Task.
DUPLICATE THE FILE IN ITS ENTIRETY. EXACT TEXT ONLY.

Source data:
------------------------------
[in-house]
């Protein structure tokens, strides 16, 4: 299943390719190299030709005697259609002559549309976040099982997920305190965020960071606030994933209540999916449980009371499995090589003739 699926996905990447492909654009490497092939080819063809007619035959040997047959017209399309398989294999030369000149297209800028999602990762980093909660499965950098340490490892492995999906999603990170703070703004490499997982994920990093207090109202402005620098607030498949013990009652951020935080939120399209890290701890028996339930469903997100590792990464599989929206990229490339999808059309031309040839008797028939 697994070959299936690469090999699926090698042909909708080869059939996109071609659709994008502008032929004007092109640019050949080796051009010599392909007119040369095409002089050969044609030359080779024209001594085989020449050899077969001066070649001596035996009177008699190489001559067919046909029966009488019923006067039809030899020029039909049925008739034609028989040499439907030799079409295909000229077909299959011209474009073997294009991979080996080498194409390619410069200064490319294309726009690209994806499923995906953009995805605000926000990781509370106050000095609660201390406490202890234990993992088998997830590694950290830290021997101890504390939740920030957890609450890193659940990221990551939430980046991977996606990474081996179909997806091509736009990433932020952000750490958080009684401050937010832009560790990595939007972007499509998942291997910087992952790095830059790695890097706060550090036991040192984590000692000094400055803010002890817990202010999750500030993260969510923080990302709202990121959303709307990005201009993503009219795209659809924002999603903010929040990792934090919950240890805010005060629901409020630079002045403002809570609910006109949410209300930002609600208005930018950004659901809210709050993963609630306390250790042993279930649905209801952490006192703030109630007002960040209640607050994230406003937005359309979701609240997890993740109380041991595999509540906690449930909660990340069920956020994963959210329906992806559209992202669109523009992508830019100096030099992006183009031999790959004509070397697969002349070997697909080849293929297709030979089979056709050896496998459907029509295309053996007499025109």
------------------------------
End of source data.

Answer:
[in-house]
């Protein structure tokens, strides 16, 4: 299943390719190299030709005697259609002559549309976040099982997920305190965020960071606030994933209540999916449980009371499995090589003739 699926996905990447492909654009490497092939080819063809007619035959040997047959017209399309398989294999030369000149297209800028999602990762980093909660499965950098340490490892492995999906999603990170703070703004490499997982994920990093207090109202402005620098607030498949013990009652951020935080939120399209890290701890028996339930469903997100590792990464599989929206990229490339999808059309031309040839008797028939 697994070959299936690469090999699926090698042909909708080869059939996109071609659709994008502008032929004007092109640019050949080796051009010599392909007119040369095409002089050969044609030359080779024209001594085989020449050899077969001066070649001596035996009177008699190489001559067919046909029966009488019923006067039809030899020029039909049925008739034609028989040499439907030799079409295909000229077909299959011209474009073997294009991979080996080498194409390619410069200064490319294309726009690209994806499923995906953009995805605000926000990781509370106050000095609660201390406490202890234990993992088998997830590694950290830290021997101890504390939740920030957890609450890193659940990221990551939430980046991977996606990474081996179909997806091509736009990433932020952000750490958080009684401050937010832009560790990595939007972007499509998942291997910087992952790095830059790695890097706060550090036991040192984590000692000094400055803010002890817990202010999750500030993260969510923080990302709202990121959303709307990005201009993503009219795209659809924002999603903010929040990792934090919950240890805010005060629901409020630079002045403002809570609910006109949410209300930002609600208005930018950004659901809210709050993963609630306390250790042993279930649905209801952490006192703030109630007002960040209640607050994230406003937005359309979701609240997890993740109380041991595999509540906690449930909660990340069920956020994963959210329906992806559209992202669109523009992508830019100096030099992006183009031999790959004509070397697969002349070997697909080849293929297709030979089979056709050896496998459907029509295309053996007499025109």